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www.4h.ab.

ca

www.4h.ab.ca AGRICULTURE, FOOD AND


RURAL DEVELOPMENT

Speaking Your
Way to Success
A step-by-step guide to creating effective speeches and presentations
The 4-H Motto
“Learn to Do By Doing”
The 4-H Pledge
I pledge:
My Head to clearer thinking,
My Heart to greater loyalty,
My Hands to larger service,
My Health to better living,
For my club, my community and my country.
The 4-H Grace
(Tune of Auld Lang Syne)
We thank thee, Lord, for blessings great
on this, our own fair land.
Teach us to serve thee joyfully,
with head, heart, health and hand.
Written/Developed by
Alberta 4-H Council Communications Committee
Nicole Hornett, B.Sc., AHT, Intern - Special Projects and Programming, 4-H Branch
Layout/Design
Corinne A. Skulmoski, Electronic/Desktop Publisher, 4-H Branch
Published by
4-H Branch
Alberta Agriculture, Food and Rural Development
Room 200, 7000-113 Street, Edmonton, Alberta, Canada T6H 5T6
780/422-4H4H (4444)
Available online at www.4h.ab.ca
No portion of this manual may be reproduced without written permission from the 4-H
Branch of Alberta Agriculture, Food and Rural Development

4-H Public Speaking Organizer’s Guide 2006-2008


Table of Contents
Why Communicate? . . . . . . . . . . . . . . . . . . . . . . . . . . . . . . . . . . . . . . . . . . . . 1
Types of Communications Activities . . . . . . . . . . . . . . . . . . . . . . . . . . . . . . . 1
Speeches . . . . . . . . . . . . . . . . . . . . . . . . . . . . . . . . . . . . . . . . . . . . . . . . . . . . . . . . . 1
Presentations . . . . . . . . . . . . . . . . . . . . . . . . . . . . . . . . . . . . . . . . . . . . . . . . . . . . . . 1
Demonstrations . . . . . . . . . . . . . . . . . . . . . . . . . . . . . . . . . . . . . . . . . . . . . . . . . . . . 1
Illustrated Talks . . . . . . . . . . . . . . . . . . . . . . . . . . . . . . . . . . . . . . . . . . . . . . . . . . . . 1

Steps in Developing a Speech or Presentation . . . . . . . . . . . . . . . . . . . . . . . 2


Choose a Topic . . . . . . . . . . . . . . . . . . . . . . . . . . . . . . . . . . . . . . . . . . . . . . . . . . . . 2
Create a Goal . . . . . . . . . . . . . . . . . . . . . . . . . . . . . . . . . . . . . . . . . . . . . . . . . . . . . . 3
Research and Gather Information. . . . . . . . . . . . . . . . . . . . . . . . . . . . . . . . . . . . . . 3
Organize Your Material . . . . . . . . . . . . . . . . . . . . . . . . . . . . . . . . . . . . . . . . . . . . . . 4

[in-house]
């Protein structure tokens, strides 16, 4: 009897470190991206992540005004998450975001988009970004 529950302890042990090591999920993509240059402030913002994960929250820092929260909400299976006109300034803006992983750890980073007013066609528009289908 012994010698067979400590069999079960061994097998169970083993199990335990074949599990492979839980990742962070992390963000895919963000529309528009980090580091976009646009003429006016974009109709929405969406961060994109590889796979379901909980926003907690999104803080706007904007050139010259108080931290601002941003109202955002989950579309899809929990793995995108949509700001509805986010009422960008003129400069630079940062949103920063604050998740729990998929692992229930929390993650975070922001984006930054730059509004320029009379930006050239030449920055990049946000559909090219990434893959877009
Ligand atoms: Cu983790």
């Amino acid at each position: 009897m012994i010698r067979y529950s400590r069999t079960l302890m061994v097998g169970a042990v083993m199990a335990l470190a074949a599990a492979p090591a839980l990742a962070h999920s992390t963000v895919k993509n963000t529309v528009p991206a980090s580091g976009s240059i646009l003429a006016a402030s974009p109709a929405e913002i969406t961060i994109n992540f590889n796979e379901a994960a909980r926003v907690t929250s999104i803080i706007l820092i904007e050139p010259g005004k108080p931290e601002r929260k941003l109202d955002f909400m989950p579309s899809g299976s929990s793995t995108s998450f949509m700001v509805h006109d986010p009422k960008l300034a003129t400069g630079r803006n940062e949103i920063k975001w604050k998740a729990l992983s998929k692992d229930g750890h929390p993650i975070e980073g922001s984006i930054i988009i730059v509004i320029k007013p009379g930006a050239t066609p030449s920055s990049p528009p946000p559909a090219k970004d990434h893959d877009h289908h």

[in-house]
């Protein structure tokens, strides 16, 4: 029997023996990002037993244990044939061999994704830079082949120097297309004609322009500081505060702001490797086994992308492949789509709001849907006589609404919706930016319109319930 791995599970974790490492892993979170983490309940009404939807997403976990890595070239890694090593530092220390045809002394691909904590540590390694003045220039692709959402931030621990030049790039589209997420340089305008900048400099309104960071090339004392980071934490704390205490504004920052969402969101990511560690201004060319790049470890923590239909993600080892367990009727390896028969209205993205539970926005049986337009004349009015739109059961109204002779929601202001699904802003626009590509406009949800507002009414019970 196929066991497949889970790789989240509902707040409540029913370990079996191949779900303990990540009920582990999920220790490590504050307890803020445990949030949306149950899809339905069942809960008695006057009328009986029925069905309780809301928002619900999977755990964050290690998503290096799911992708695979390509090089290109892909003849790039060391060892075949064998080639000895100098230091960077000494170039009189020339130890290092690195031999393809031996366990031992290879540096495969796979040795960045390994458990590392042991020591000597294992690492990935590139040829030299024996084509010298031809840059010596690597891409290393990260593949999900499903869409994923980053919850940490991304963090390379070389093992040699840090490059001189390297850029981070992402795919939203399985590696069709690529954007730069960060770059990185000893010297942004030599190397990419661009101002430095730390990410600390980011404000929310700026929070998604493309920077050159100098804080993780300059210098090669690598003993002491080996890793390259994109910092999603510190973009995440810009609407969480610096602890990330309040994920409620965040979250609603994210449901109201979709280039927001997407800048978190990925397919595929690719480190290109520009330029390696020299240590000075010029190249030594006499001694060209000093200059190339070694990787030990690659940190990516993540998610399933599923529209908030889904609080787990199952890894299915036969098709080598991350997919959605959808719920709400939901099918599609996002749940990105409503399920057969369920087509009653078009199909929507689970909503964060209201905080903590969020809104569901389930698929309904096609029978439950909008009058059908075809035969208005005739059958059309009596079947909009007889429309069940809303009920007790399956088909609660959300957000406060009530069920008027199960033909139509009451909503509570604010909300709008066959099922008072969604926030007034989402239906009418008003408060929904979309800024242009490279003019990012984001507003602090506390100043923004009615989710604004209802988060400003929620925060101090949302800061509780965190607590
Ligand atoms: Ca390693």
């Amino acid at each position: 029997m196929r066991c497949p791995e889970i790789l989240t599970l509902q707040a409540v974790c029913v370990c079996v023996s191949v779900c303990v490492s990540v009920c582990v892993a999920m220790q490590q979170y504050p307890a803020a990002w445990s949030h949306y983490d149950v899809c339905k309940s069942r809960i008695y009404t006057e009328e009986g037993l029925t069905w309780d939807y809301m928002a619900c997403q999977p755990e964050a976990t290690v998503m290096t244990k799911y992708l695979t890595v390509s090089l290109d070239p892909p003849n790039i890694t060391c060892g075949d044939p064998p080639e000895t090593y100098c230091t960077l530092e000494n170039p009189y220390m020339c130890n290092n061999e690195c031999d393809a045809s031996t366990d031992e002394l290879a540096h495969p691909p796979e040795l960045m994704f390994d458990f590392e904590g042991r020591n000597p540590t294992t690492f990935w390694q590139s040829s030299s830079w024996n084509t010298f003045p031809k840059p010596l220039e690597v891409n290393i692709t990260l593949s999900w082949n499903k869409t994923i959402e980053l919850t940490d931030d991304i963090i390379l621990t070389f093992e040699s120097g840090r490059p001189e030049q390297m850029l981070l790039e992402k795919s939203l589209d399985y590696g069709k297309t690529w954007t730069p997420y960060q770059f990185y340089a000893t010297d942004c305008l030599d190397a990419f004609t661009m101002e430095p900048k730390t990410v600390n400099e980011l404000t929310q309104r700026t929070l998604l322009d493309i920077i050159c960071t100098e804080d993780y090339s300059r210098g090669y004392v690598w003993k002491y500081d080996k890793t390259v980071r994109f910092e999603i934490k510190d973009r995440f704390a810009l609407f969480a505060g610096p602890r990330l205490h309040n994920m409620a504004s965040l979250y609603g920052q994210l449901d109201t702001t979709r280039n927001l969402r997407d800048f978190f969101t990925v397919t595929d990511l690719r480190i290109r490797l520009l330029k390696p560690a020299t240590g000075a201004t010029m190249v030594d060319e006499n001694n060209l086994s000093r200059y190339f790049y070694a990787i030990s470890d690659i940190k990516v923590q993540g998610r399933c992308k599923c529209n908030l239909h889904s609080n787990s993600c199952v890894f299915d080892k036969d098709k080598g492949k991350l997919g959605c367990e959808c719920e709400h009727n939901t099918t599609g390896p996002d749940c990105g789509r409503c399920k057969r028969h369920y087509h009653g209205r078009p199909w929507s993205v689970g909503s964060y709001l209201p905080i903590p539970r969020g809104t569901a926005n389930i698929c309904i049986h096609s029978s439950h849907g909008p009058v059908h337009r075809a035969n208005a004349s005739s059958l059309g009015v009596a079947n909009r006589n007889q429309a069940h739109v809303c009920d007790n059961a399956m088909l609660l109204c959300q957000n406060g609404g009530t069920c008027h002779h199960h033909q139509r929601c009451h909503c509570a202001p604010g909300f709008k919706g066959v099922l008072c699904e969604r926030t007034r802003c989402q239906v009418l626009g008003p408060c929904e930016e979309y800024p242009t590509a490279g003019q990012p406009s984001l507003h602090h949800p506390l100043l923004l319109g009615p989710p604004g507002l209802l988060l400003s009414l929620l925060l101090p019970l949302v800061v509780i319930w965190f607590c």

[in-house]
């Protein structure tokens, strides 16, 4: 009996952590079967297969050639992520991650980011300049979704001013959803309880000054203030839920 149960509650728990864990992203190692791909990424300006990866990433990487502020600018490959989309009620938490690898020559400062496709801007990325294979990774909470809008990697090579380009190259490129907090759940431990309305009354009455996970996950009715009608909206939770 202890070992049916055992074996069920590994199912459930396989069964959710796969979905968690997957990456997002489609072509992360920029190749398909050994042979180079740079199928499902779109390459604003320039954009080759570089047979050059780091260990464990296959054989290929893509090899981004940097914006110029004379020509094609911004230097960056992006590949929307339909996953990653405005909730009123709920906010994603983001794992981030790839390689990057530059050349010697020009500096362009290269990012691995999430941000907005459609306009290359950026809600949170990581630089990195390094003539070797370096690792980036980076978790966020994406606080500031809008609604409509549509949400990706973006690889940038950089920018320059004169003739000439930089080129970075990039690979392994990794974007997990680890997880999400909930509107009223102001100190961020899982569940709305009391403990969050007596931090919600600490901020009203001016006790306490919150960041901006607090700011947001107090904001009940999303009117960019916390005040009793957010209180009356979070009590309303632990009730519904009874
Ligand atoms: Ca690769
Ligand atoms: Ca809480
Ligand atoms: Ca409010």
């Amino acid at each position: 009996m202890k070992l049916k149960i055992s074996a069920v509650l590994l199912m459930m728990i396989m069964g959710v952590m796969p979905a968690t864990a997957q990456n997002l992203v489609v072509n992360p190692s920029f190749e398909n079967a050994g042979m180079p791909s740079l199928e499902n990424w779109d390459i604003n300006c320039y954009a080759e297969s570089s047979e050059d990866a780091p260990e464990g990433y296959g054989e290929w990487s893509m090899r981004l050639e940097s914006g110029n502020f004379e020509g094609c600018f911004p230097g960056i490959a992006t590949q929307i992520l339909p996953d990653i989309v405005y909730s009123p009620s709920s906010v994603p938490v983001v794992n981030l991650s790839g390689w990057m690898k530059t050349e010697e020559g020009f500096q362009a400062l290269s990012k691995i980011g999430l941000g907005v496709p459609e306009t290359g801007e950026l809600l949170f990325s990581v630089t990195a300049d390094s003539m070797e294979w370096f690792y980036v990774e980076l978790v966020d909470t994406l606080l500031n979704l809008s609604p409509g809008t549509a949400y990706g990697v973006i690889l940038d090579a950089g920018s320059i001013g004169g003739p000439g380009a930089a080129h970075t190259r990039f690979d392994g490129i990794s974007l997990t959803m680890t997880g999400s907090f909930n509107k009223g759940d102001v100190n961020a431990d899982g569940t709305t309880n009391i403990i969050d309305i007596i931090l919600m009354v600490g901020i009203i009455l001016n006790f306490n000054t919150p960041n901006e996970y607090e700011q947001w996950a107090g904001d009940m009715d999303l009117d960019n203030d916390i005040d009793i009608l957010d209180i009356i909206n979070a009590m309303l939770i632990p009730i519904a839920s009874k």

Attention Getter . . . . . . . . . . . . . . . . . . . . . . . . . . . . . . . . . . . . . . . . . . . . . . . . . . . . 4
Salutation . . . . . . . . . . . . . . . . . . . . . . . . . . . . . . . . . . . . . . . . . . . . . . . . . . . . . . . . . 4
Introduction . . . . . . . . . . . . . . . . . . . . . . . . . . . . . . . . . . . . . . . . . . . . . . . . . . . . . . . 5
Body . . . . . . . . . . . . . . . . . . . . . . . . . . . . . . . . . . . . . . . . . . . . . . . . . . . . . . . . . . . . . 5
Speech . . . . . . . . . . . . . . . . . . . . . . . . . . . . . . . . . . . . . . . . . . . . . . . . . . . . . . . . . . . 5
Demonstration . . . . . . . . . . . . . . . . . . . . . . . . . . . . . . . . . . . . . . . . . . . . . . . . . . . . . 5
Illustrated Talk . . . . . . . . . . . . . . . . . . . . . . . . . . . . . . . . . . . . . . . . . . . . . . . . . . . . . 6
Summary . . . . . . . . . . . . . . . . . . . . . . . . . . . . . . . . . . . . . . . . . . . . . . . . . . . . . . . . . 6
Choose Visuals and Equipment . . . . . . . . . . . . . . . . . . . . . . . . . . . . . . . . . . . . . . . 7
Making Effective Posters . . . . . . . . . . . . . . . . . . . . . . . . . . . . . . . . . . . . . . . . . . . . . 7
Creating Effective PowerPoint Presentations . . . . . . . . . . . . . . . . . . . . . . . . . . . . . 8
Handling Visuals and Equipment . . . . . . . . . . . . . . . . . . . . . . . . . . . . . . . . . . . . . . 8

Preparing To Give Your Speech or Presentation . . . . . . . . . . . . . . . . . . . . . . 9


Delivering Your Speech or Presentation . . . . . . . . . . . . . . . . . . . . . . . . . . . 10
Evaluating Your Speech or Presentation . . . . . . . . . . . . . . . . . . . . . . . . . . . 12
Additional Resources . . . . . . . . . . . . . . . . . . . . . . . . . . . . . . . . . . . . . . . . . . 12
Appendix . . . . . . . . . . . . . . . . . . . . . . . . . . . . . . . . . . . . . . . . . . . . . . . . . . . . 13
Using Cue Cards . . . . . . . . . . . . . . . . . . . . . . . . . . . . . . . . . . . . . . . . . . . . . . . . . . 13
Preparing Impromptu Speeches . . . . . . . . . . . . . . . . . . . . . . . . . . . . . . . . . . . . . . 14
Dealing with Nervousness or Speech Anxiety. . . . . . . . . . . . . . . . . . . . . . . . . . . 15

References . . . . . . . . . . . . . . . . . . . . . . . . . . . . . . . . . . . . . . . . . . . . . . . . . . . 16

4-H Public Speaking Organizer’s Guide 2006-2008


4-H Public Speaking Organizer’s Guide 2006-2008
Why Communicate?
Effective speakers are not born polished or perfect, but are developed through practice and experience.
They are energetic and direct and are knowledgeable about their subject matter.
The greatest value of communication activities is to you, the person who plans, prepares and presents it.
Through communication activities you can:
▪ Work on something you like and have an interest in
▪ Develop poise and self-confidence
▪ Gain new knowledge and learn about a specific subject
▪ Learn to plan and organize your thoughts to express yourself clearly
▪ Share useful information